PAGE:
CMF Update, Winter 2011


The Winter 2011 edition of CMF Update is the third edition of the Crash Modification Factors Clearinghouse e-newsletter. To subscribe to our newsletter, please visit http://www.cmfclearinghouse.org/newsletter_signup.cfm. To view archived issues, please visit http://www.cmfclearinghouse.org/newsletter.cfm.

New CMFs added to the Clearinghouse

Over 140 crash modification factors (CMFs) have been added to the Clearinghouse, with an additional 117 being added in March 2011. Since the CMF Clearinghouse was launched in December 2009, over 1,070 new CMFs have been added to the online resource. Collectively, the clearinghouse now contains over 2,680 CMFs for over 640 countermeasures.


Featured CMFs

Each edition CMF Update will feature CMFs of interest. The CMF Clearinghouse continually updates the online resource with new CMFs. Below is the list of this edition's featured CMFs.

Implement automated speed enforcement cameras
CMF: 0.84
CRF: 16.2
Star Quality Rating: 4 stars

Install wider markings and edgeline rumble strips with resurfacing
CMF: 0.801
CRF: 19.9
Star Quality Rating: 4 stars

The CMF Clearinghouse will be updated on a regular basis to add recently developed and documented CMFs. New CMFs will be identified via a periodic review of published literature. In addition, the CMF Clearinghouse provides a mechanism for transportation professionals to submit their own CMFs to be considered for inclusion.


Featured Resource: FHWA Releases Guide on Developing CMFs

A Guide to Developing Quality Crash Modification Factors

In December 2010, the Federal Highway Administration released A Guide to Developing Quality Crash Modification Factors. The purpose of this guide is to provide direction to agencies interested in developing crash modification factors (CMFs). Specifically, this guide discusses the process for selecting an appropriate evaluation methodology and the many issues and data considerations related to various methodologies.

The guide opens with a background of CMFs, including the definition of CMFs and related terms, purpose and application, and general issues related to CMFs. The guide then introduces various methods for developing CMFs. Discussion of these methods is not intended to provide step-by-step instruction for application. Rather, this guide discusses study designs and methods for developing CMFs, including an overview of each method, sample size considerations, and strengths and weaknesses. A resources section is provided to help users identify an appropriate method for developing CMFs based on the available data and characteristics of the treatment in question. The resources section also includes a discussion of considerations for improving the completeness and consistency in CMF reporting.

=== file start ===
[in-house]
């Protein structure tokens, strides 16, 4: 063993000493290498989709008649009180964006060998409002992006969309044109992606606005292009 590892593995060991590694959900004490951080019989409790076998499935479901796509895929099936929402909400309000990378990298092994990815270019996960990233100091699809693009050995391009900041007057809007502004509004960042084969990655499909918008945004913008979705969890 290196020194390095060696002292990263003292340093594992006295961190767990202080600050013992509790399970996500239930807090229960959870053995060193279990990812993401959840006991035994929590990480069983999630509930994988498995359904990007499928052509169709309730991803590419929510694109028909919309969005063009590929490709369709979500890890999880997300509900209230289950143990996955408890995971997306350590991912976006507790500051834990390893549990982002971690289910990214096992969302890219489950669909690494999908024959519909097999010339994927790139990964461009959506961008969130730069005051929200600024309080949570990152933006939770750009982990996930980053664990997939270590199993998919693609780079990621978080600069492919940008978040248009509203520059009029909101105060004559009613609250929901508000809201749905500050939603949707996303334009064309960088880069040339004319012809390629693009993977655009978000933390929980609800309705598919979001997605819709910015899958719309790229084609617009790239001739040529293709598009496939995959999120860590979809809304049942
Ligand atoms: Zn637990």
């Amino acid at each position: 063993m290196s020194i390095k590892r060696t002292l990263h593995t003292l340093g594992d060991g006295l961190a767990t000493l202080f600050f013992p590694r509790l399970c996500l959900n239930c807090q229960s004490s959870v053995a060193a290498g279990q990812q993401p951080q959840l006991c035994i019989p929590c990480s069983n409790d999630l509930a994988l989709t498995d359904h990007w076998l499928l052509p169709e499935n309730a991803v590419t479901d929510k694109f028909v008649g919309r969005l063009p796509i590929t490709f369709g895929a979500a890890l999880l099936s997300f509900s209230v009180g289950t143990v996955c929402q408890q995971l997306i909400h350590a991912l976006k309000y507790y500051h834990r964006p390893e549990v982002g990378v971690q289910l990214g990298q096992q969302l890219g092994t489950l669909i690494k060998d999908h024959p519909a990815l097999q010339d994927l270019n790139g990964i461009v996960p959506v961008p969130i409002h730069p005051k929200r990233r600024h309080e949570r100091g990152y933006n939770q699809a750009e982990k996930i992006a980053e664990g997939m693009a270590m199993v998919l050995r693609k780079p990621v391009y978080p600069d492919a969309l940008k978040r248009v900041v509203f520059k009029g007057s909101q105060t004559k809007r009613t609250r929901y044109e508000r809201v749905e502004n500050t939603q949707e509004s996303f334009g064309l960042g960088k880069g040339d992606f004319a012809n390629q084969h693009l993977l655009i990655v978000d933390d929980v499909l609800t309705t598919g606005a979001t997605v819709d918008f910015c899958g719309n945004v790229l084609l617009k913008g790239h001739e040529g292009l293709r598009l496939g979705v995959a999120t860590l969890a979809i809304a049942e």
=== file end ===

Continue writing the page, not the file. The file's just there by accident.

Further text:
To access the guide, please visit http://safety.fhwa.dot.gov/tools/crf/resources/fhwasa10032/


Featured FAQ: Who uses CMFs and how are they used?

CMFs are used by several groups of transportation professionals for various reasons. The primary user groups include highway safety engineers, traffic engineers, highway designers, transportation planners, transportation researchers, and managers and administrators. CMFs can be used to:

  • Capture the greatest safety gain with limited funds
  • Compare safety consequences among various alternatives and locations
  • Identify cost-effective strategies and locations
  • Check reasonableness of evaluations (i.e., compare new analyses with existing CMFs)
  • Check validity of assumptions in cost-benefit analyses

A few examples include:

  • A traffic engineer could use CMFs to evaluate the relative cost-effectiveness of several countermeasures for enhancing signal visibility. Countermeasures included increasing lens size, installing signal backplates, and installing dual red indicators in each signal head.
  • A highway designer could use CMFs to compare the cost and safety consequences between paved and unpaved shoulders.
  • A transportation planner could use CMFs to compare the long-term safety impacts of a series of roundabouts as opposed to a series of signalized and unsignalized intersections.

For more answers to frequently asked questions, please visit http://www.cmfclearinghouse.org/faqs.cfm


Submit your CMFs to the Clearinghouse

The CMF Clearinghouse welcomes CMF study submissions to be included in its searchable database. Please use the provided form at http://www.cmfclearinghouse.org/pubsubmit.cfm to submit your study. Prior to submitting, please be sure to search before submitting a new CRF as it may already be listed. You may either submit a link to a resource already existing on the web (preferred) or upload your own file. Submissions might include published research studies that are not presented in the Clearinghouse, or state-specific CMFs that were developed as part of the Highway Safety Improvement Program (HSIP).